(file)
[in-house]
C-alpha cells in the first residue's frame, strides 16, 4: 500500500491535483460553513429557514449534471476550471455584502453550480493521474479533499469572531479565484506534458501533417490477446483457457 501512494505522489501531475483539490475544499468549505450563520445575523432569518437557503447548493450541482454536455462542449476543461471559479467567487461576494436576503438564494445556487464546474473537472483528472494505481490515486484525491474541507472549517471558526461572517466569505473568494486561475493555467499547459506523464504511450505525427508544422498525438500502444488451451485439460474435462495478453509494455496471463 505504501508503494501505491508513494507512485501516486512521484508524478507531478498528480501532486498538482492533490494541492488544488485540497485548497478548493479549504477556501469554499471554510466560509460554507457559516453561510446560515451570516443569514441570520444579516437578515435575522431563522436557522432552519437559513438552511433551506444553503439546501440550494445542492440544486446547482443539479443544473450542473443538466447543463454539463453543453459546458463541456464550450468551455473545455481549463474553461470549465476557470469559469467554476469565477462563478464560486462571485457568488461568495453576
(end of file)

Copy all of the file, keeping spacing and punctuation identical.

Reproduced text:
[in-house]
C-alpha cells in the first residue's frame, strides 16, 4: 500500500491535483460553513429557514449534471476550471455584502453550480493521474479533499469572531479565484506534458501533417490477446483457457 501512494505522489501531475483539490475544499468549505450563520445575523432569518437557503447548493450541482454536455462542449476543461471559479467567487461576494436576503438564494445556487464546474473537472483528472494505481490515486484525491474541507472549517471558526461572517466569505473568494486561475493555467499547459506523464504511450505525427508544422498525438500502444488451451485439460474435462495478453509494455496471463 505504501508503494501505491508513494507512485501516486512521484508524478507531478498528480501532486498538482492533490494541492488544488485540497485548497478548493479549504477556501469554499471554510466560509460554507457559516453561510446560515451570516443569514441570520444579516437578515435575522431563522436557522432552519437559513438552511433551506444553503439546501440550494445542492440544486446547482443539479443544473450542473443538466447543463454539463453543453459546458463541456464550450468551455473545455481549463474553461470549465476557470469559469467554476469565477462563478464560486462571485457568488461568495453576